What do we learn, from 130-odd Hansard pages? Well, first that SHFA has been either terribly unlucky or just a tad careless, having lurched from controversy to catastrophe across much of Sydney: Pyrmont, the Fish Markets, Luna Park, the Australian Technology Park (ATP) at Redfern and Cooks Cove, Arncliffe. It could be simple incompetence, but some see darker secrets.
The submissions also show a clear divide between the ins and the outs on the communication front of this notoriously occult organisation. To the Government and pro-development witnesses (Waterways Authority, Tourism Task Force, Property Council, the ins), everything SHFA is excellent; professional, focused and innovative. From the community organisations, though, there’s a near-unanimous view of SHFA as obscure, inconsistent, over-intimate with developers and deeply conflicted in its public-interest performance.
Joseph Glascott, OAM, for example, chairman of the Defenders of Sydney Harbour Foreshores, says the authority’s role seems to be entirely that of identifying and selling off foreshore sites for private development. Michael Rolfe, of the Sydney Harbour and Foreshores Committee, sees tension between SHFA’s roles as landowner and ministerial adviser. The Uniting Church’s Harris Centre reports broad community mistrust generated by consultation happening too often after the event.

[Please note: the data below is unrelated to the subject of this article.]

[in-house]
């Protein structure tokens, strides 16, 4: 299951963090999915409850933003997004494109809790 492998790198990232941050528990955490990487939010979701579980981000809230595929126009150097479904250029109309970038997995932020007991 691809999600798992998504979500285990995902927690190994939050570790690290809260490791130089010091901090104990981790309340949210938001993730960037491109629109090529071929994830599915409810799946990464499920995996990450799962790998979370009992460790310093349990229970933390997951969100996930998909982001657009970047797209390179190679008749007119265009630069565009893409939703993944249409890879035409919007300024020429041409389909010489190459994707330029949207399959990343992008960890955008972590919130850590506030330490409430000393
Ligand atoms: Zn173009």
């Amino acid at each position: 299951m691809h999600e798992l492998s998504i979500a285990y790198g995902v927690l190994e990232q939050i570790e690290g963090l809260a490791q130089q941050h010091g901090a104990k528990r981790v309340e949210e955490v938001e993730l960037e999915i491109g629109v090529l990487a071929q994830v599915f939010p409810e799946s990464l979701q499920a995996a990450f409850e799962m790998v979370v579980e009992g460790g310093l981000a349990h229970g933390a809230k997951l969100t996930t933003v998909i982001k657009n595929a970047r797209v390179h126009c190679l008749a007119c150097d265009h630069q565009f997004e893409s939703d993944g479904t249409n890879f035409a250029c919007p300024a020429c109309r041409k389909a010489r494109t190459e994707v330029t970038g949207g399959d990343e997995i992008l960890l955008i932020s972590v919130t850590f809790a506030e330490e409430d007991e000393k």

The Protectors of Sydney Foreshore note conflicts of interest and a lack of probity and transparency, and queries the closeness of the SHFA-developer relationship, SHFA’s excessive secrecy and a lack of financial transparency.